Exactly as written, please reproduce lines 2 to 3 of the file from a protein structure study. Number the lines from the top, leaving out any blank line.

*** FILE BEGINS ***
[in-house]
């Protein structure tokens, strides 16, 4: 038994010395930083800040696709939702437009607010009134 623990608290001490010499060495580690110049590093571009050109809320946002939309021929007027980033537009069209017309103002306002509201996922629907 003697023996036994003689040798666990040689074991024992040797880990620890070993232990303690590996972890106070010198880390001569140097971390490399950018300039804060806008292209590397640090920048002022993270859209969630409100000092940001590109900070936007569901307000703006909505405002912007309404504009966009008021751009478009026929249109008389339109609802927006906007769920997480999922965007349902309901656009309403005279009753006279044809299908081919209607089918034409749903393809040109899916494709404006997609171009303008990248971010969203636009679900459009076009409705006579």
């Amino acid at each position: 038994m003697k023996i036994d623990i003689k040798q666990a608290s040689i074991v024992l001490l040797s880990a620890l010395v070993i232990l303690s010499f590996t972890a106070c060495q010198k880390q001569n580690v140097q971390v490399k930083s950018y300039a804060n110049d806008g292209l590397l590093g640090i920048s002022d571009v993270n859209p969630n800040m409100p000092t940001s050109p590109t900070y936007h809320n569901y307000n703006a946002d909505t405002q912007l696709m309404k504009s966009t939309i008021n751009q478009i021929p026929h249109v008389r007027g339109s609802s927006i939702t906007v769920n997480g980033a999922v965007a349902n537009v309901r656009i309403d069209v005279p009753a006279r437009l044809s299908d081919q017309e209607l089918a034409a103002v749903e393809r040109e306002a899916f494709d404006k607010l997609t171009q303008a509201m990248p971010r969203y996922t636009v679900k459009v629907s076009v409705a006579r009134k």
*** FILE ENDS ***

């Protein structure tokens, strides 16, 4: 038994010395930083800040696709939702437009607010009134 623990608290001490010499060495580690110049590093571009050109809320946002939309021929007027980033537009069209017309103002306002509201996922629907 003697023996036994003689040798666990040689074991024992040797880990620890070993232990303690590996972890106070010198880390001569140097971390490399950018300039804060806008292209590397640090920048002022993270859209969630409100000092940001590109900070936007569901307000703006909505405002912007309404504009966009008021751009478009026929249109008389339109609802927006906007769920997480999922965007349902309901656009309403005279009753006279044809299908081919209607089918034409749903393809040109899916494709404006997609171009303008990248971010969203636009679900459009076009409705006579």
């Amino acid at each position: 038994m003697k023996i036994d623990i003689k040798q666990a608290s040689i074991v024992l001490l040797s880990a620890l010395v070993i232990l303690s010499f590996t972890a106070c060495q010198k880390q001569n580690v140097q971390v490399k930083s950018y300039a804060n110049d806008g292209l590397l590093g640090i920048s002022d571009v993270n859209p969630n800040m409100p000092t940001s050109p590109t900070y936007h809320n569901y307000n703006a946002d909505t405002q912007l696709m309404k504009s966009t939309i008021n751009q478009i021929p026929h249109v008389r007027g339109s609802s927006i939702t906007v769920n997480g980033a999922v965007a349902n537009v309901r656009i309403d069209v005279p009753a006279r437009l044809s299908d081919q017309e209607l089918a034409a103002v749903e393809r040109e306002a899916f494709d404006k607010l997609t171009q303008a509201m990248p971010r969203y996922t636009v679900k459009v629907s076009v409705a006579r009134k």